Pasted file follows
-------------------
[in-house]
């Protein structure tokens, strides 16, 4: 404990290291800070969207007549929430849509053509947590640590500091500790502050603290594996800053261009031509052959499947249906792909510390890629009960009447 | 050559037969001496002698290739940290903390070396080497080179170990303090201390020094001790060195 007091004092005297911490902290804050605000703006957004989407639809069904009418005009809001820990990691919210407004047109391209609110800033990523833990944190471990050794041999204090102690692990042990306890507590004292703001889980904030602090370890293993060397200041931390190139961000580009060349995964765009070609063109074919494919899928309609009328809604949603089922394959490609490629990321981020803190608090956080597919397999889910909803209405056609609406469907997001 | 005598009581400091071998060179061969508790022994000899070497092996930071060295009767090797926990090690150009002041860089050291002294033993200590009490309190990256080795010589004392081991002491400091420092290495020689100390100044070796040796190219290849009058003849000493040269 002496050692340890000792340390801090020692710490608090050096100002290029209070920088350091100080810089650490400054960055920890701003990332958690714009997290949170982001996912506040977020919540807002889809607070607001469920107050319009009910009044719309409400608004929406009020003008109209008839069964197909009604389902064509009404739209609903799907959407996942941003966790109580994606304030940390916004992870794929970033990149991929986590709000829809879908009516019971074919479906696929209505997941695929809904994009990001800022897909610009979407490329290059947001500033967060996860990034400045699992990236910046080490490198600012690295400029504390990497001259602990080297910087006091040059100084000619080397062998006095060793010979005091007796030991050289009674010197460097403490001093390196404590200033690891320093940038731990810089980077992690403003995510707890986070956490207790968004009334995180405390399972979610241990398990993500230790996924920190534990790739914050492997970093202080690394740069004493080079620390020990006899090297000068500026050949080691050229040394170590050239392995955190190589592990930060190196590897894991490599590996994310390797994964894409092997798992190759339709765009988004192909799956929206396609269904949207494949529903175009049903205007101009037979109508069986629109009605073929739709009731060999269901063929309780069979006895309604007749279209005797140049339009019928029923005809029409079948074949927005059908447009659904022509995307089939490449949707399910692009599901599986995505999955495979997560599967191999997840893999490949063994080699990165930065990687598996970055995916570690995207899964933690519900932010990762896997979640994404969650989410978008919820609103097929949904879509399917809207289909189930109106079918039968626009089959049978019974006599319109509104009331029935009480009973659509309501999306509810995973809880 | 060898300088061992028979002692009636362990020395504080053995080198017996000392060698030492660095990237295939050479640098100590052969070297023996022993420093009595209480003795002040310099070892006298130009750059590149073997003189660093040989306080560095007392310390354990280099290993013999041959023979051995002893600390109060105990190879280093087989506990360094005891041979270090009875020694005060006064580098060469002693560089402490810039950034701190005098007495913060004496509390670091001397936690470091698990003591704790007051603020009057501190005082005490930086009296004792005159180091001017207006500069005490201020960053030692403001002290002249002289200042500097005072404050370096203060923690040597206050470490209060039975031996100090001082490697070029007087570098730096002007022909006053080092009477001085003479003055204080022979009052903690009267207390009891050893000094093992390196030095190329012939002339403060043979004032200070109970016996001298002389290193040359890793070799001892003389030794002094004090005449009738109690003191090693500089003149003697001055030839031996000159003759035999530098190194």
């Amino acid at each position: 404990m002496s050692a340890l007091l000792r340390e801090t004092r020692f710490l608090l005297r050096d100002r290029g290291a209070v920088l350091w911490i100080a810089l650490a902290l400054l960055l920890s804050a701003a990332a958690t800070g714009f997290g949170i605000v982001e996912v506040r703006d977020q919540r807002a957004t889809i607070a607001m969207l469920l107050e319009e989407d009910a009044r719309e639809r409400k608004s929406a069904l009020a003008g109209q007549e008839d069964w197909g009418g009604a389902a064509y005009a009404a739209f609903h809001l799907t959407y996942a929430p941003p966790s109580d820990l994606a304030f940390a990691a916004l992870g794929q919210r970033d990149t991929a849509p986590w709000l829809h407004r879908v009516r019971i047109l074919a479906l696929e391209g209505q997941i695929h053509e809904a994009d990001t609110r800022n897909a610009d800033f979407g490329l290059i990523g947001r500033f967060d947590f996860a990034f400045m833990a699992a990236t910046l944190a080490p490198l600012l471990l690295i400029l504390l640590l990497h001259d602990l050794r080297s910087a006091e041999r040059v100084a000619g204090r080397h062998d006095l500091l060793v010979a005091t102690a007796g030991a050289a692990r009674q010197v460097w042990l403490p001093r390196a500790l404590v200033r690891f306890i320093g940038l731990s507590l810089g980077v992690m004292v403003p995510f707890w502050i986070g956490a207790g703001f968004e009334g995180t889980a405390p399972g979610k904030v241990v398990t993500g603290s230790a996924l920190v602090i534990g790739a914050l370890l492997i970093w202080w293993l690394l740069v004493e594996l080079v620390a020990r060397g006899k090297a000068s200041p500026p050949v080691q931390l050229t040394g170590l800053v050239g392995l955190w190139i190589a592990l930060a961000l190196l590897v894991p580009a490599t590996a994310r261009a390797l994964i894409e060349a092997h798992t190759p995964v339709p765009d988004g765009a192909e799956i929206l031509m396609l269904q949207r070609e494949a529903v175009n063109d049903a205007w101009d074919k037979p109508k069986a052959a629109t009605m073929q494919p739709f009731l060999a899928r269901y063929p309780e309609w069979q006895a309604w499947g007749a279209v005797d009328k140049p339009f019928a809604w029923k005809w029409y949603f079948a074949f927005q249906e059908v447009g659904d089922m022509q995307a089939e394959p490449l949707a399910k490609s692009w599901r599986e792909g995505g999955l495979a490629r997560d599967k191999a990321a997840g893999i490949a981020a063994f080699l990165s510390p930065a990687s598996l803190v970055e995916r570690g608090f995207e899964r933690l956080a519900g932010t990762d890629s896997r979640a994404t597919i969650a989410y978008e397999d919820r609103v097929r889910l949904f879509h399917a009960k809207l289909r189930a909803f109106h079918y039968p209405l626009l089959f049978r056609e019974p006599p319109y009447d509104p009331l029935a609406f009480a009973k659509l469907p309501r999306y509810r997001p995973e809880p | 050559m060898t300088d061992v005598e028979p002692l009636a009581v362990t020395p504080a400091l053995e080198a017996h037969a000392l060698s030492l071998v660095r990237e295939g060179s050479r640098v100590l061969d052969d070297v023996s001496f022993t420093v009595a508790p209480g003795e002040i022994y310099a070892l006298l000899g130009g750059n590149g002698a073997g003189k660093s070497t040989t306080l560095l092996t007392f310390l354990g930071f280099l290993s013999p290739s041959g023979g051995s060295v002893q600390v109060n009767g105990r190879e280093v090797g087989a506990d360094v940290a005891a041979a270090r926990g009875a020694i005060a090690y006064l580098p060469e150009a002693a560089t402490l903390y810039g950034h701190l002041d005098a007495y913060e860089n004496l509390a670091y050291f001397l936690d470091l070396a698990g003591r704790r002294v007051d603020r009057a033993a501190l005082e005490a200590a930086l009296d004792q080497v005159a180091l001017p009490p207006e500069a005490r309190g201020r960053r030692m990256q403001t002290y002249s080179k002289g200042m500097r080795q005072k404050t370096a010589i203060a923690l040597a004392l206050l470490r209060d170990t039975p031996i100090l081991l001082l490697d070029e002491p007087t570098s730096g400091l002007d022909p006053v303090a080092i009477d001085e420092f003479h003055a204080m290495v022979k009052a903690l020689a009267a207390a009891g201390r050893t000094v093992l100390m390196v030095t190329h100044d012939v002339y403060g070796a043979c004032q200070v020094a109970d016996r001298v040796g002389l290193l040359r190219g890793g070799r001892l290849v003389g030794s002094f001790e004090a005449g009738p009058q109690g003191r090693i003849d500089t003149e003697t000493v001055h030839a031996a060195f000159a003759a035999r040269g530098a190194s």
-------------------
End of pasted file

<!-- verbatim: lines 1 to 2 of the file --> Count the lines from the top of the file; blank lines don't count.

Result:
[in-house]
């Protein structure tokens, strides 16, 4: 404990290291800070969207007549929430849509053509947590640590500091500790502050603290594996800053261009031509052959499947249906792909510390890629009960009447 | 050559037969001496002698290739940290903390070396080497080179170990303090201390020094001790060195 007091004092005297911490902290804050605000703006957004989407639809069904009418005009809001820990990691919210407004047109391209609110800033990523833990944190471990050794041999204090102690692990042990306890507590004292703001889980904030602090370890293993060397200041931390190139961000580009060349995964765009070609063109074919494919899928309609009328809604949603089922394959490609490629990321981020803190608090956080597919397999889910909803209405056609609406469907997001 | 005598009581400091071998060179061969508790022994000899070497092996930071060295009767090797926990090690150009002041860089050291002294033993200590009490309190990256080795010589004392081991002491400091420092290495020689100390100044070796040796190219290849009058003849000493040269 002496050692340890000792340390801090020692710490608090050096100002290029209070920088350091100080810089650490400054960055920890701003990332958690714009997290949170982001996912506040977020919540807002889809607070607001469920107050319009009910009044719309409400608004929406009020003008109209008839069964197909009604389902064509009404739209609903799907959407996942941003966790109580994606304030940390916004992870794929970033990149991929986590709000829809879908009516019971074919479906696929209505997941695929809904994009990001800022897909610009979407490329290059947001500033967060996860990034400045699992990236910046080490490198600012690295400029504390990497001259602990080297910087006091040059100084000619080397062998006095060793010979005091007796030991050289009674010197460097403490001093390196404590200033690891320093940038731990810089980077992690403003995510707890986070956490207790968004009334995180405390399972979610241990398990993500230790996924920190534990790739914050492997970093202080690394740069004493080079620390020990006899090297000068500026050949080691050229040394170590050239392995955190190589592990930060190196590897894991490599590996994310390797994964894409092997798992190759339709765009988004192909799956929206396609269904949207494949529903175009049903205007101009037979109508069986629109009605073929739709009731060999269901063929309780069979006895309604007749279209005797140049339009019928029923005809029409079948074949927005059908447009659904022509995307089939490449949707399910692009599901599986995505999955495979997560599967191999997840893999490949063994080699990165930065990687598996970055995916570690995207899964933690519900932010990762896997979640994404969650989410978008919820609103097929949904879509399917809207289909189930109106079918039968626009089959049978019974006599319109509104009331029935009480009973659509309501999306509810995973809880 | 060898300088061992028979002692009636362990020395504080053995080198017996000392060698030492660095990237295939050479640098100590052969070297023996022993420093009595209480003795002040310099070892006298130009750059590149073997003189660093040989306080560095007392310390354990280099290993013999041959023979051995002893600390109060105990190879280093087989506990360094005891041979270090009875020694005060006064580098060469002693560089402490810039950034701190005098007495913060004496509390670091001397936690470091698990003591704790007051603020009057501190005082005490930086009296004792005159180091001017207006500069005490201020960053030692403001002290002249002289200042500097005072404050370096203060923690040597206050470490209060039975031996100090001082490697070029007087570098730096002007022909006053080092009477001085003479003055204080022979009052903690009267207390009891050893000094093992390196030095190329012939002339403060043979004032200070109970016996001298002389290193040359890793070799001892003389030794002094004090005449009738109690003191090693500089003149003697001055030839031996000159003759035999530098190194």